Eyes on the Street: First Signs of Greenway Construction on West Street

These cuts in the asphalt are one sign that DDC is about to dig up West Street to install a two-way protected bike lane.

More than three years after it was approved by Brooklyn Community Board 1’s transportation committee, construction on the West Street segment of the Brooklyn Waterfront Greenway is finally underway. The Department of Design and Construction confirmed that current work on West Street is related to the greenway.

The project will turn West Street into a one-way northbound route for cars with a two-way protected bike lane on the west side of the street. The redesign from Quay Street to Eagle Street is part of the 14-mile Brooklyn Waterfront Greenway that will stretch from Sunset Park to Greenpoint.

West Street will be entirely reconstructed from top to bottom. In addition to the bikeway, DDC will construct bioswales and high-level sewers to prevent stormwater from overloading the system and sending raw sewage into the city’s waterways. The current construction work also includes the replacement of “century old watermains on Calyer Street from Franklin Street to West Street,” according to DDC.

A preliminary rendering of the two-way bikeway and planted buffer slated for West Street in Greenpoint. Image: DDC
A preliminary rendering of the two-way bikeway and planted buffer slated for West Street in Greenpoint. Image: DDC
  • Hilda

    That truck has been shrunk for the rendering by DDC.

  • BBnet3000

    Why isn’t it green across the junction? That’s the most important spot for it to be green!

  • Joe R.

    It’s probably moot given that the green would wear off in less than a year with the low quality street work which sadly has become the norm. Why can’t NYC just make the bike lanes colored concrete? Or even uncolored concrete? Either way it would be clearly differentiated from the rest of the street. It would also provide a much longer lasting surface which can’t get potholes. Just make sure to locate the utilities on the other side of the street so Con Ed never, ever needs to break up the bike lane. And use reinforced concrete. With only bikes riding over it, it’ll easily last a few centuries.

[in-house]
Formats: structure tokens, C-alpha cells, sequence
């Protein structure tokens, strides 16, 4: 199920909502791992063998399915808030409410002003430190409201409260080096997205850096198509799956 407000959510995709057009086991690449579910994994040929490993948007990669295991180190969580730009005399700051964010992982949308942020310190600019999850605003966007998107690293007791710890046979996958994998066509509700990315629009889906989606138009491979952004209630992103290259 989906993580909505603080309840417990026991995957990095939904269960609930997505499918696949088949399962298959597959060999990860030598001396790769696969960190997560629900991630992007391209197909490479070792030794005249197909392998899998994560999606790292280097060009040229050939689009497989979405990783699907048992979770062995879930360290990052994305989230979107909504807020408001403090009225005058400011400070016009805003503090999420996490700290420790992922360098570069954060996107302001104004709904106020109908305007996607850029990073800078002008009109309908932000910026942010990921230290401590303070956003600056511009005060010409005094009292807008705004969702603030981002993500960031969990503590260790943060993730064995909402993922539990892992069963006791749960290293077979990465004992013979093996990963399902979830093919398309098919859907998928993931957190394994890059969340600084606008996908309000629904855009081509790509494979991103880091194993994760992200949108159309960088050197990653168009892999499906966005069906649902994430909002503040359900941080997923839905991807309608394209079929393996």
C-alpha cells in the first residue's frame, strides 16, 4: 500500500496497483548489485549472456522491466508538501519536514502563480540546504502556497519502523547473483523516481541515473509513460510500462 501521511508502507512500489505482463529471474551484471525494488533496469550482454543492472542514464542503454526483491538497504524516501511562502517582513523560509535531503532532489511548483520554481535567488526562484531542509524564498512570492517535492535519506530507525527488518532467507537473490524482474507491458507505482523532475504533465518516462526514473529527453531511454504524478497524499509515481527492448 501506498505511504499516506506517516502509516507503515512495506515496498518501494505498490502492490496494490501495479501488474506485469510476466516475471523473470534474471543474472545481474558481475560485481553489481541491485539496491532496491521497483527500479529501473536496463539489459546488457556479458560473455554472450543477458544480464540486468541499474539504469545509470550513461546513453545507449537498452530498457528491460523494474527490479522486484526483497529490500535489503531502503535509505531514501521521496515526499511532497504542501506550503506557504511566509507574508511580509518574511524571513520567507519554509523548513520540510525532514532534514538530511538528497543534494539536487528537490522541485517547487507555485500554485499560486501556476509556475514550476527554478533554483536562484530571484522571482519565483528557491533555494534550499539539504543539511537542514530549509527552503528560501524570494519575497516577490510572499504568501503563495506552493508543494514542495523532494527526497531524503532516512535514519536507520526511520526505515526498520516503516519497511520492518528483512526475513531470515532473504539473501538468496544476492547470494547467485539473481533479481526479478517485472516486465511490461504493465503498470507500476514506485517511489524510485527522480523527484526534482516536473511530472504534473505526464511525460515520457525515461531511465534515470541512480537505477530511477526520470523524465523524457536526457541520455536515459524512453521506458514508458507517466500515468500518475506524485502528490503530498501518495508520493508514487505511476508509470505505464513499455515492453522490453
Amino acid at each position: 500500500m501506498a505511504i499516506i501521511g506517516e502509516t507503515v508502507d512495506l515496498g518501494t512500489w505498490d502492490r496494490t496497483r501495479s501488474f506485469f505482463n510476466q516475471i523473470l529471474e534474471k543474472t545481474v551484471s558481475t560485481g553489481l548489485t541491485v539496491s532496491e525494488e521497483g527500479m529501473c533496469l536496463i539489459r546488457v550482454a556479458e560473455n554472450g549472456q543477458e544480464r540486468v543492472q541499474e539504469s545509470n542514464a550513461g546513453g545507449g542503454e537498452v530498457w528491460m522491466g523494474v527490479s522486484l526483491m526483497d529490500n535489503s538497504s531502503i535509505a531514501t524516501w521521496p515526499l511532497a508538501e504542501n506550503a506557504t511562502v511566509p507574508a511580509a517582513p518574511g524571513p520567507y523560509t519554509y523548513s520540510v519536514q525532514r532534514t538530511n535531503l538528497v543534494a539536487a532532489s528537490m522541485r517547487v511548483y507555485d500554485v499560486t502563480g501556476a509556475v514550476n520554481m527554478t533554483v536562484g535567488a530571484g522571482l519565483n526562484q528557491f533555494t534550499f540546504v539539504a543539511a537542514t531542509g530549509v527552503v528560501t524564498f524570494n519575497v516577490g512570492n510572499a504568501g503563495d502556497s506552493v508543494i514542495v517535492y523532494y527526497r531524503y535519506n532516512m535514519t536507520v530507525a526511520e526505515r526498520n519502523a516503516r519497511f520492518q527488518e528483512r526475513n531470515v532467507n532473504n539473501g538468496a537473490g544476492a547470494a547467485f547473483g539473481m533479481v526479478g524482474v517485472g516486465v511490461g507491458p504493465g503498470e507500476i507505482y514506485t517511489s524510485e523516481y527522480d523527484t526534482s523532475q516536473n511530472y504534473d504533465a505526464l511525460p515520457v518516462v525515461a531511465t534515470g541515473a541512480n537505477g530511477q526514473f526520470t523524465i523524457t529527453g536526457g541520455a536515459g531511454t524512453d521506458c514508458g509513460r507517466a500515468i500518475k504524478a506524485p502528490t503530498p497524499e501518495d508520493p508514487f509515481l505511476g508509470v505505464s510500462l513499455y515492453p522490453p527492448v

• ahwr

    Just make sure to locate the utilities on the other side of the street

    That sounds like a great way to delay implementation for a couple decades.

  • BBnet3000

    They’re already doing a full Street reconstruction in this case.

    I’d recommend pigmented asphalt in general. I have no idea if anyone in New York has looked into the marginal increase in cost for using it.

  • Joe R.

    Pigmented asphalt over a concrete base would give the best of all worlds—differentiation, a smooth surface, freedom from potholes, and long life. Of course, this being NYC we won’t do it since we’re penny wise but dollar foolish.


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